In some cases, a flow-diversion stent may be used. The tightly woven mesh tube is placed inside the parent artery across the aneurysm (Fig. 7). Because blood cannot easily get through the spaces of the tight mesh stent, the blood flows inside the flow-diverter and continues down the artery without going into the aneurysm. Without the pulsating blood flow, the aneurysm will eventually clot off and shrink.
Figure 7. A flow-diverter mesh stent is placed inside the artery to reduce blood flow from entering the aneurysm. The aneurysm will eventually clot off and shrink.
Step 5: check the coils / stent
By injecting contrast agent, the doctor inspects the coils to ensure that blood is no longer flowing into the aneurysm (Fig. 8). This technique also verifies that the coils are inside the aneurysm and not narrowing the main artery.
Figure 8. Angiogram shows coils filling the aneurysm.
Step 6: remove the catheter
Once the coils have been placed, the catheter is removed. Pressure is applied to the groin area for about 10 to 15 minutes so that the artery won't bleed. A bandage is tightly applied to the incision.
In some patients, an angio-seal may be used to close the puncture site in the artery. It seals the opening by sandwiching an anchor inside the artery with a collagen sponge outside the artery. A suture holds the sandwich together. In about 60 to 90 days, the body absorbs the anchor and sponge naturally.
What happens after the procedure?
You are transferred to the neuroscience intensive care unit (NSICU) for observation and monitoring as the anesthesia or sedation wears off. Pain medication is given as needed. Nausea and headache can occur after the procedure, but medication is available to control these symptoms.
You must remain flat on your back for the next 6 hours, keeping the bandaged leg as straight as possible. If an angio-seal was used, you must remain flat on your back for only 2 hours. You may feel a pea-size lump in your groin or mild tenderness at this site. Notify the nurse if any pain, swelling, or bleeding occurs at the incision site.
A patient who underwent coiling for an unruptured aneurysm is usually released from the hospital the next day and given discharge instructions.
A patient who has suffered a ruptured aneurysm typically remains in the NSICU for 14 to 21 days. During that time, he or she is monitored carefully for signs of vasospasm, a narrowing (spasm) of an artery that can occur 3 to 14 days after a subarachnoid hemorrhage. Signs of vasospasm
include arm or leg weakness, confusion, sleepiness, or restlessness.
- A pea-size lump in your groin or mild tenderness and bruising at the incision site is normal. You may take ibuprofen and apply a warm compress for discomfort.
- Mild headache can develop after the procedure. Drink plenty of fluids, especially water over the next few days; this will help flush out the contrast dye.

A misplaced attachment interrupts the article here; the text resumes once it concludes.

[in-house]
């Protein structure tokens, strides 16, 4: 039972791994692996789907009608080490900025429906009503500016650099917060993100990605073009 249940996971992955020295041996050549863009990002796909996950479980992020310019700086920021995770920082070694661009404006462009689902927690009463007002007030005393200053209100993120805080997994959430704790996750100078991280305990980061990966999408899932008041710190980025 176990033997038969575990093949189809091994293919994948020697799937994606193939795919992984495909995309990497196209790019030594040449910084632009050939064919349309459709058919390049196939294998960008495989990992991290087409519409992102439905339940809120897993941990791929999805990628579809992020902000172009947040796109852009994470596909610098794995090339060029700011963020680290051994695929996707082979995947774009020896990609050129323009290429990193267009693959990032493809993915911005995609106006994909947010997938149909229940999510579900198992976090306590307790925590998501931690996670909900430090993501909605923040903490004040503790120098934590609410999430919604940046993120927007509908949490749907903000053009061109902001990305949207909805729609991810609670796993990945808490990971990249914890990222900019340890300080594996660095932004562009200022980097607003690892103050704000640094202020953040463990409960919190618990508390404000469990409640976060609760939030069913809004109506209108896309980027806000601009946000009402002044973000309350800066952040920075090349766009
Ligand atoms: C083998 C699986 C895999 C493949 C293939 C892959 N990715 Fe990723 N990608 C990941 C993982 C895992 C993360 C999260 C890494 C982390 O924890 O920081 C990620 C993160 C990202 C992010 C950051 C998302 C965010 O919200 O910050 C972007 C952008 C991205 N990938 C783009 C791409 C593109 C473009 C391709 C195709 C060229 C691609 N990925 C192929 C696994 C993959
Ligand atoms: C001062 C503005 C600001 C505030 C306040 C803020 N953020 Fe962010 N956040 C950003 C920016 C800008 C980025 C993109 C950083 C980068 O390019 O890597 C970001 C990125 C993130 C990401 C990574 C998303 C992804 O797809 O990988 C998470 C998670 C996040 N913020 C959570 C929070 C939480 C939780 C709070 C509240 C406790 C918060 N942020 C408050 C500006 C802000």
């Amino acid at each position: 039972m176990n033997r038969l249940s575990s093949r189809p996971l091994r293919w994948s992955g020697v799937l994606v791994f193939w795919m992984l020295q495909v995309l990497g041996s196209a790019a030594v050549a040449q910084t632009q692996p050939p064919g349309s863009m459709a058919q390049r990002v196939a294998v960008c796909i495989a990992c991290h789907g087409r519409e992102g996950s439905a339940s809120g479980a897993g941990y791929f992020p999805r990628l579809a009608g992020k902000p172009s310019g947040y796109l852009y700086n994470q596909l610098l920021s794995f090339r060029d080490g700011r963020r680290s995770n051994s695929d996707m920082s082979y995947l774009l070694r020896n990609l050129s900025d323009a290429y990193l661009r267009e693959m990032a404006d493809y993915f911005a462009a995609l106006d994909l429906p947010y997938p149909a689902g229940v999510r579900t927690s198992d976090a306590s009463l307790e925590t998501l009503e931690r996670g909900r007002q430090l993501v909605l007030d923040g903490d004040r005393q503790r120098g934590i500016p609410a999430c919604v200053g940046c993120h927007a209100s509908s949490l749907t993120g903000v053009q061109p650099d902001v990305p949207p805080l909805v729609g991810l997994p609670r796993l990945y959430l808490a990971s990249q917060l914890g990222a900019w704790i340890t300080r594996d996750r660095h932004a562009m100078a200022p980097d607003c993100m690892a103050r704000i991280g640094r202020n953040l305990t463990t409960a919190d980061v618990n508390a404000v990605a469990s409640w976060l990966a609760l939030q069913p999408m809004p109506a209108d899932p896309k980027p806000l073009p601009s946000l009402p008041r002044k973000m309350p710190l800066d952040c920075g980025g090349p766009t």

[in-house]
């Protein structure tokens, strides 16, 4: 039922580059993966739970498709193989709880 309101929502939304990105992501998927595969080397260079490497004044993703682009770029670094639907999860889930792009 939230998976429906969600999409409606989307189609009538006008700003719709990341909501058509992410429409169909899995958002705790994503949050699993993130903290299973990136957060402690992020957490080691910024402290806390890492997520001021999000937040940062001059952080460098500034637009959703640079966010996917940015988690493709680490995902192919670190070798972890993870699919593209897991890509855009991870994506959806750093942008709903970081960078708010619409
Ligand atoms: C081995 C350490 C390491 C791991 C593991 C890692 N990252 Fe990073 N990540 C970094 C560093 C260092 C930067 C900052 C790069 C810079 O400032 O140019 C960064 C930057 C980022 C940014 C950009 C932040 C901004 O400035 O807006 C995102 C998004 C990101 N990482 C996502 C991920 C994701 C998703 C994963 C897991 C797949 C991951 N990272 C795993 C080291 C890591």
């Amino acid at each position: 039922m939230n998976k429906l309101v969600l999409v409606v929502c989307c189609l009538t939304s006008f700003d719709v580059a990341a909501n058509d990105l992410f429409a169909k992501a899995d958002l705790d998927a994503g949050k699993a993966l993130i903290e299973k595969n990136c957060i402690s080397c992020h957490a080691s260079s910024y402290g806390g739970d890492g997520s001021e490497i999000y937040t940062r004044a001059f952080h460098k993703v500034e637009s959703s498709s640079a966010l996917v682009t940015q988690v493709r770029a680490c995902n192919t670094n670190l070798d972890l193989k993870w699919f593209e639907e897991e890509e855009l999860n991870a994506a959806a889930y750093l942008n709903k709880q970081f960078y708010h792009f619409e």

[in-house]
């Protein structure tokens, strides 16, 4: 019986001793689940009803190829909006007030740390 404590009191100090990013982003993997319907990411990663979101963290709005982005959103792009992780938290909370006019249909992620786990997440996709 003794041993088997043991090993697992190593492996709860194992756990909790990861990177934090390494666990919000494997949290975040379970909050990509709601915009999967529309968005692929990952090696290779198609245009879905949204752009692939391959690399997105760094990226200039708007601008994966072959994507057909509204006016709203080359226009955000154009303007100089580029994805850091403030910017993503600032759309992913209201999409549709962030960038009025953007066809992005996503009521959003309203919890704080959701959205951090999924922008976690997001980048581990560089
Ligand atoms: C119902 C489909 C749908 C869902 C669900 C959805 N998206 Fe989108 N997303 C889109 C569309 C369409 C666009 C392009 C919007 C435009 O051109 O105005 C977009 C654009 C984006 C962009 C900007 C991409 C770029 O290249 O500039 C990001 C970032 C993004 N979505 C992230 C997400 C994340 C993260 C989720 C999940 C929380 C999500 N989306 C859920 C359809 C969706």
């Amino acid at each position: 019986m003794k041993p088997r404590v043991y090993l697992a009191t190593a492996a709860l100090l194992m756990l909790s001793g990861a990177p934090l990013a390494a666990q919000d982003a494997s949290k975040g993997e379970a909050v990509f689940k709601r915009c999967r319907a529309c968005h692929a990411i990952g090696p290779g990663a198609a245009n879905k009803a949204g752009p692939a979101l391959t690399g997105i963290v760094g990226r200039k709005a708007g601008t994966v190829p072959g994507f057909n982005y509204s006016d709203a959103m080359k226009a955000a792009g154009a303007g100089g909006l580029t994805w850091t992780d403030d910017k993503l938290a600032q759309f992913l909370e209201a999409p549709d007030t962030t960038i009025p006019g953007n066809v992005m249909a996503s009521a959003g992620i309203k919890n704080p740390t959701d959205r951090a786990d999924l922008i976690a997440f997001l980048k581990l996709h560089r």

- Do not drive for 3 days after the procedure or until discussed with your doctor.
- Do not lift anything heavier than 10 pounds (e.g., gallon of milk) for 3 days.
- You may return to work in 3 to 5 days unless otherwise instructed by your doctor.
- You may shower 24 hours after the procedure. No baths, hot tubs, or swimming for 3 days.
- Remove the bandage before showering. Gently clean the site using soap and water. Dry thoroughly and apply a new bandage. If steri-strips are in place, allow them to fall off on their own.
- Check for signs of infection such as swelling, redness, yellow or green discharge, warm to the touch.
- Keep your dressing clean and dry; change it daily. Wash your hands before and after.
- Do not apply creams, lotions, or ointments on or near your incision.
- If bleeding occurs at the puncture site, lie down and apply firm pressure.
- If you received an angio-seal to close the artery puncture site, the body will absorb the collagen plug in about 60 to 90 days. During this time, carry your patient information card with you at all times
When to Call Your Doctor
- If your temperature exceeds 101° F or if the incision begins to separate or show signs of infection, such as redness, swelling, pain, or drainage.
- Go to the nearest emergency room if you experience a large swelling or sudden pain at the puncture site, or loss of sensation, numbness or swelling of the leg.
- Call 911 if you experience a sudden severe headache, popping or snapping sensation in head, nausea and vomiting, or a stiff neck. These are signs of an aneurysm rupture.
Follow up appointments
- Make a follow-up appointment 4 weeks after the procedure unless otherwise instructed.
- A follow-up appointment for an angiogram should be made 3 to 6 months after the procedure. The study is done to check the coils and the aneurysm.
What are the risks?
No procedure is without risk. General complications related to an invasive procedure include infection, allergic reactions to anesthesia, stroke, seizure, and bleeding. Complications related to endovascular procedure include:
- Blood clots (thromboembolism): clots can form inside the guiding catheter, on the coils and stents, or in the parent vessels. Clots can break loose and travel downstream to block a smaller artery, potentially causing a stroke. Blood clots occur in 8% of cases, but stroke only occurs in 3%. Giving heparin during the procedure reduces clot formation.
- Aneurysm rupture: caused by puncture of the aneurysm with the catheter, guidewire, or the coils. This occurs in about 5% of ruptured aneurysm cases that have an already weakened wall, but is less common in unruptured aneurysms.